Table of Contents
- Market Categories and Deployment Types
- Key Criteria Comparison
- GigaOm Radar
- Vendor Insights
- Analyst’s Take
- About Brenton Bowen
- About GigaOm
Risk-based cyber defense strategies and secure infrastructures require validated and actionable threat intelligence (TI). The adoption of intelligence-based approaches for enterprise security operations and risk management has grown steadily as the threat landscape and the amount of data required to implement an intelligence-led cybersecurity framework has increased year over year. The threat intelligence lifecycle is a big data and data analytics problem. This is especially true for threat intelligence platforms (TIPs) that are casting a wide net to collect billions of data points, all of which must be fed through their threat intelligence pipelines.
In general, there are two approaches to threat intelligence solutioning, though both share the same goal: to help organizations protect their environments, endpoints, and assets from known or emerging cyber threats. TIPs will correlate logs and telemetry data against the database of threat data and information, while TI providers take a more focused approach by scoping the collection and correlation through queries or client-specific threat intelligence programs. The decision whether to implement a TIP or a TI provider will come down to the specific requirements and the use case of the organization. As an example, security operations and vulnerability management will see a short time to value from the broader collection and correlation of a TIP, and threat hunters will see immediate value from the reduced scope and the more precise querying ability delivered by Tl providers.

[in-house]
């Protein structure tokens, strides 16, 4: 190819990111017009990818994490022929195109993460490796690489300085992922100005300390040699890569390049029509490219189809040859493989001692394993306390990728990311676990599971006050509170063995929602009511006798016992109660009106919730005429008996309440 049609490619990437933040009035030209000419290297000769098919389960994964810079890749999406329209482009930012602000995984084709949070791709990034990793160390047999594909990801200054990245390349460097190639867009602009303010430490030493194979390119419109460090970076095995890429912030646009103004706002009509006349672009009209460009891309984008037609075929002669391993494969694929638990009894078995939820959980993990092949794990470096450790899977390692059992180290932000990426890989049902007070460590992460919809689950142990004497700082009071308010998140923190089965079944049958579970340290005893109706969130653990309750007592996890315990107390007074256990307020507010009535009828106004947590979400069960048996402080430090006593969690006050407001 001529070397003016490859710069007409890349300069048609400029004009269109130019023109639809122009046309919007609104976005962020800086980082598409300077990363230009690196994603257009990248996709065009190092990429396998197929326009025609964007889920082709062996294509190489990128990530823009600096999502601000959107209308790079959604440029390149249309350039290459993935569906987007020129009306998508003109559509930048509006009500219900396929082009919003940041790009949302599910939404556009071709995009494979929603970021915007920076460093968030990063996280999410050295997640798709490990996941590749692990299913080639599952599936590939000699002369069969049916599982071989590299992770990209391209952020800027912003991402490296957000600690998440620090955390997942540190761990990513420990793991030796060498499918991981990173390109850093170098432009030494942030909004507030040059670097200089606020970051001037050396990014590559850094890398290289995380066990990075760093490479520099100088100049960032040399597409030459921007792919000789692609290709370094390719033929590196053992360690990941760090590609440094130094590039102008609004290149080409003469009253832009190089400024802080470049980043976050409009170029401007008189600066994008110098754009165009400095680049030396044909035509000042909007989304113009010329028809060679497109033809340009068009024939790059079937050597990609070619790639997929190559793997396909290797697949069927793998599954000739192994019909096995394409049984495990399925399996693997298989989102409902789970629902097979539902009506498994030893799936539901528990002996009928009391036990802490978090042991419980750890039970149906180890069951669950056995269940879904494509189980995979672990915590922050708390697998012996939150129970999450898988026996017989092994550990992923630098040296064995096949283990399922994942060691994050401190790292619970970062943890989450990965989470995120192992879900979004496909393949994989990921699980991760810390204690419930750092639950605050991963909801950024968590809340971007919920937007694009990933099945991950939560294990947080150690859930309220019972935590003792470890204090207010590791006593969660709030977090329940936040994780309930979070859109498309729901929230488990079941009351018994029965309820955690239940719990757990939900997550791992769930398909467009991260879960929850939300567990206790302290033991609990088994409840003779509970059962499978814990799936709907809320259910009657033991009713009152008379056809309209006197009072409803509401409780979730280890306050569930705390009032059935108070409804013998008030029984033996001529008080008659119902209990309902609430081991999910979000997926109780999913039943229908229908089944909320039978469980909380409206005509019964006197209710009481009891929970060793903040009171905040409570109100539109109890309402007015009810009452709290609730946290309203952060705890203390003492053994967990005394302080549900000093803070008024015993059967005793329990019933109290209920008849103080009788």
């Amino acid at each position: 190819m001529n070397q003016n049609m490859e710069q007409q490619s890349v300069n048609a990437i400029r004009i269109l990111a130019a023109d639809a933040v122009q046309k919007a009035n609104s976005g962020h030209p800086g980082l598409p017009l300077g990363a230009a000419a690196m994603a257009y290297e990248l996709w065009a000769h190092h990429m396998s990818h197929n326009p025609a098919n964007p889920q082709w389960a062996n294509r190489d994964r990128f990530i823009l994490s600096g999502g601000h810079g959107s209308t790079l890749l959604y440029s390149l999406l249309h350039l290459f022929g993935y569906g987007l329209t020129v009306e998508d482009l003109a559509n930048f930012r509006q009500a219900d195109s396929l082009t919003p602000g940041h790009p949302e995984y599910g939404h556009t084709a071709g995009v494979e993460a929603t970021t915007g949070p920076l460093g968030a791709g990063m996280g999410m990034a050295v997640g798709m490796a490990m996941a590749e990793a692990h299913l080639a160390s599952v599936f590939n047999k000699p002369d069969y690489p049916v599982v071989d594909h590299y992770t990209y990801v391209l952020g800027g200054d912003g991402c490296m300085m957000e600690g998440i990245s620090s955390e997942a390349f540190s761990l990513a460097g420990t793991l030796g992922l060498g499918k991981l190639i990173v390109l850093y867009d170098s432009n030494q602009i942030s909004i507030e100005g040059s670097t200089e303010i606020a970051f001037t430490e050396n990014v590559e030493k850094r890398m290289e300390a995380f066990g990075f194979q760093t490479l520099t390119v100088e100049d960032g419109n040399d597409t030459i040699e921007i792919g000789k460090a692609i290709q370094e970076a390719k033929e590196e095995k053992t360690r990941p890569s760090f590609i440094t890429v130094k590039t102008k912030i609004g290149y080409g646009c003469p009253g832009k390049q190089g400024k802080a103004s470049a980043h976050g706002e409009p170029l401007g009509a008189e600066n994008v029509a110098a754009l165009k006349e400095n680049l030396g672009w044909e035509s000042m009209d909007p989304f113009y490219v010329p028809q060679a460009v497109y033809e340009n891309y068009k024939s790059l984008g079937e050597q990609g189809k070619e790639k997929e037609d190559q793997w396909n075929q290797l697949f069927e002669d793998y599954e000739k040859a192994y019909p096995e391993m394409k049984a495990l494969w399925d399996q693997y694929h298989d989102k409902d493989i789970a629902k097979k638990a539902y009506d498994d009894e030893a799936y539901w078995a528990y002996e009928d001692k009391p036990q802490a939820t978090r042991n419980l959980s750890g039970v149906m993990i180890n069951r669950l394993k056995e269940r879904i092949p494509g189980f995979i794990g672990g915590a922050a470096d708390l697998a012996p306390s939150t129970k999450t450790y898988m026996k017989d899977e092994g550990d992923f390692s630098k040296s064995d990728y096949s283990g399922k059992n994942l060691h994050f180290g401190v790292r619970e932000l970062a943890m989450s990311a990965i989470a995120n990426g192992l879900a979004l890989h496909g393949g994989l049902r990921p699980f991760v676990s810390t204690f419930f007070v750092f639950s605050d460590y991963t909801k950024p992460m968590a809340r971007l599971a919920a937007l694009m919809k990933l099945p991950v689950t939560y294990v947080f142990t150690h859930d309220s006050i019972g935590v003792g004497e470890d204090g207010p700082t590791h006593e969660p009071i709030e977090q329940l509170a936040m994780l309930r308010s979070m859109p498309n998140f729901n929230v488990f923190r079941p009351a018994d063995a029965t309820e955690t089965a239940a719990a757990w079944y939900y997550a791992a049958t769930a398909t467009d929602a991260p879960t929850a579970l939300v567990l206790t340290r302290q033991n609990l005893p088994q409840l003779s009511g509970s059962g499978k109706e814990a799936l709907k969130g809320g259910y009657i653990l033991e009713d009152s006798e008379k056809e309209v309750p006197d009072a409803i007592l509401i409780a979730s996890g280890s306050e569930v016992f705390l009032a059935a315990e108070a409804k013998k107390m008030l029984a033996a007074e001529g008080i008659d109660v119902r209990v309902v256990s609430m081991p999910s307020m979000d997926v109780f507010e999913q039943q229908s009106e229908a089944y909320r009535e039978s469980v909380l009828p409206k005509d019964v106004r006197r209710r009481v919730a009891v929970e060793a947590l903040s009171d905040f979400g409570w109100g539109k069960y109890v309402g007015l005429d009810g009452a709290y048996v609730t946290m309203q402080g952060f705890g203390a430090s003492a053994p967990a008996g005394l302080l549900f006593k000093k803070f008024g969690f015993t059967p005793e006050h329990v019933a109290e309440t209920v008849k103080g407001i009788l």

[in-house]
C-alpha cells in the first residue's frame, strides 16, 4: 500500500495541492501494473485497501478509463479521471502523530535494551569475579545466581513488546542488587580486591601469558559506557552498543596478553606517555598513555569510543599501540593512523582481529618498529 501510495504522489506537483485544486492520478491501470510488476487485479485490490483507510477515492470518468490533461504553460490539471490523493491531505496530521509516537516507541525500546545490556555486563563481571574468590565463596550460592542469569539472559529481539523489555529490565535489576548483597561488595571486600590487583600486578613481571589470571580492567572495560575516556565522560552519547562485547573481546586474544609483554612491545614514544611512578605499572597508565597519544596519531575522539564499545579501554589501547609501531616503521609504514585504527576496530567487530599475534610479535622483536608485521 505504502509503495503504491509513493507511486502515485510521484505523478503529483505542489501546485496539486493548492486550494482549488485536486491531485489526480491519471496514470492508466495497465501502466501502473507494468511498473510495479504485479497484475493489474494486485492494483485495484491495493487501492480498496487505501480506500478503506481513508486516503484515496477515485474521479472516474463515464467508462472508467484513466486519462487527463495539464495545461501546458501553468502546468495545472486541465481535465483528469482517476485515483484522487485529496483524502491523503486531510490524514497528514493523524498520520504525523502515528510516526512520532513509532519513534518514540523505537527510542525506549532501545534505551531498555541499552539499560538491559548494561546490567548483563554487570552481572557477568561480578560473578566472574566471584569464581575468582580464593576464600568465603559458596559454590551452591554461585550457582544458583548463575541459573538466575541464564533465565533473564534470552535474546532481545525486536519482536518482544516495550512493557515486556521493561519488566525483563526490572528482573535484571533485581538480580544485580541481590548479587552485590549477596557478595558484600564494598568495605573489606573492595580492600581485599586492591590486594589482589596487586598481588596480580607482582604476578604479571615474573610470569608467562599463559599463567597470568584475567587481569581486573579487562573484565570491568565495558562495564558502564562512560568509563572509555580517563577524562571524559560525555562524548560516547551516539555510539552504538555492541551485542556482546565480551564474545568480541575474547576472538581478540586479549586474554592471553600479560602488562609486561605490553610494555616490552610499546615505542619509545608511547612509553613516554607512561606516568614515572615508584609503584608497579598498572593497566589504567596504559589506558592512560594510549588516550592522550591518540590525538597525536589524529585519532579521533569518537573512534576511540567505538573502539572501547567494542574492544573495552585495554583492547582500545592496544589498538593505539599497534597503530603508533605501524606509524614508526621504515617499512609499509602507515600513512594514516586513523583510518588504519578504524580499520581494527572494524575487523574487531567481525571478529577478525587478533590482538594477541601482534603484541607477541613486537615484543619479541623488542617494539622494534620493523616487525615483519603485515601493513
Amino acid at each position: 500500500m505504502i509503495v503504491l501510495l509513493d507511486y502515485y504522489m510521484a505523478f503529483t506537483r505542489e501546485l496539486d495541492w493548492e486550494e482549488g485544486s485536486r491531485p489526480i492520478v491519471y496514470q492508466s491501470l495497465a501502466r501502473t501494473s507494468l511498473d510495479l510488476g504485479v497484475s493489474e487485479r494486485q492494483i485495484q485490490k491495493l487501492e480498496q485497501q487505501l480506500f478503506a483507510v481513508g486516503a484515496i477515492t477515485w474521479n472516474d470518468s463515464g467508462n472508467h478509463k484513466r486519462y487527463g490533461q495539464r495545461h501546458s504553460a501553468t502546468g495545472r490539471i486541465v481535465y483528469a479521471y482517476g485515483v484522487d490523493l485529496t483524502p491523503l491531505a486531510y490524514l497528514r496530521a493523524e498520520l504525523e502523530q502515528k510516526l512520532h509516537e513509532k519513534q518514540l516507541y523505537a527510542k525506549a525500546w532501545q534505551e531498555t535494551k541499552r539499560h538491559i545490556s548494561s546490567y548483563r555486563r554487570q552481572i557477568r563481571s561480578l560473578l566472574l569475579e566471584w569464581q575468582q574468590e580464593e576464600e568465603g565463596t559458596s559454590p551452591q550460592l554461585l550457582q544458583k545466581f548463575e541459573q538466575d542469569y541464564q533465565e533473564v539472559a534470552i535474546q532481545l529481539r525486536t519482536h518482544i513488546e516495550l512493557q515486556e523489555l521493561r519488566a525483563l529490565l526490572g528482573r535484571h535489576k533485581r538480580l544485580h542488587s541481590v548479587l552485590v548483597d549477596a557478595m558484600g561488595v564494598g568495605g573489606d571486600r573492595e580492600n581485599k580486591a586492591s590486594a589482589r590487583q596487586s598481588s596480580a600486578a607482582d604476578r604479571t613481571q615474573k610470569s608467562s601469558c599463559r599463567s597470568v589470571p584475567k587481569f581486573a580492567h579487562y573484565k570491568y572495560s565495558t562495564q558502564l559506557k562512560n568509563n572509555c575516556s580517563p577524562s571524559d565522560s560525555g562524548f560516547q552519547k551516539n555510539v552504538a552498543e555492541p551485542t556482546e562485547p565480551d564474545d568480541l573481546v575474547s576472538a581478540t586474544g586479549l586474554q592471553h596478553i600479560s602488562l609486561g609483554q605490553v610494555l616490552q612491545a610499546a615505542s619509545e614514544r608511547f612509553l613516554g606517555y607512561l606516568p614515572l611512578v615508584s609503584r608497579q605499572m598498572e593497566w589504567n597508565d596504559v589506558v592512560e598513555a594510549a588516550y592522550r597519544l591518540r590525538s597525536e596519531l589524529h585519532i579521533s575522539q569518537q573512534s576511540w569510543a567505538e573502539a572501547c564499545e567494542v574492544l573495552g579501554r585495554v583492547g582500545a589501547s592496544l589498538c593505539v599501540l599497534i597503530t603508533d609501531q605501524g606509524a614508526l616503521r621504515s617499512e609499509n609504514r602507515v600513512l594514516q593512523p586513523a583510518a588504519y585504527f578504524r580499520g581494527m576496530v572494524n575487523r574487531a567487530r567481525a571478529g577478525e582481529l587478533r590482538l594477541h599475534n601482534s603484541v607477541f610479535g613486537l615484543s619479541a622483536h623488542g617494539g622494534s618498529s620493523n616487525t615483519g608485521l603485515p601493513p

Threat intelligence is still an evolving space. While the belt that has historically restricted security organizations has loosened, many security teams remain overwhelmed and face burn out. This issue is exacerbated when their existing threat intelligence solution is inadequate—causing security teams to waste hours investigating unreliable data and noise.
Digital transformation and the increasing number of remote and hybrid workers have drastically changed the way security professionals work. To optimize their approach to detection and response, security professionals must implement proactive strategies in place of reactionary ones. Even the best reactionary strategies are inadequate when attempting to stop mid-level adversaries.
Knowing the tactics, techniques, or procedures (TTPs) of your organization’s threats can help you plan, test, and engineer effective detections and responses before an incident. Put more simply, proactive intelligence-based threat strategies accelerate the effectiveness and reactiveness of your threat defense and incident response organizations.
This GigaOm Radar report highlights key threat intelligence vendors and equips IT decision-makers with the information needed to select the best fit for their business and use case requirements. In the corresponding GigaOm report “Key Criteria for Evaluating Threat Intelligence Solutions,” we describe in more detail the key features and metrics that are used to evaluate vendors in this market.
How to Read this Report
This GigaOm report is one of a series of documents that helps IT organizations assess competing solutions in the context of well-defined features and criteria. For a fuller understanding, consider reviewing the following reports:
Key Criteria report: A detailed market sector analysis that assesses the impact that key product features and criteria have on top-line solution characteristics—such as scalability, performance, and TCO—that drive purchase decisions.
GigaOm Radar report: A forward-looking analysis that plots the relative value and progression of vendor solutions along multiple axes based on strategy and execution. The Radar report includes a breakdown of each vendor’s offering in the sector.
Solution Profile: An in-depth vendor analysis that builds on the framework developed in the Key Criteria and Radar reports to assess a company’s engagement within a technology sector. This analysis includes forward-looking guidance around both strategy and product.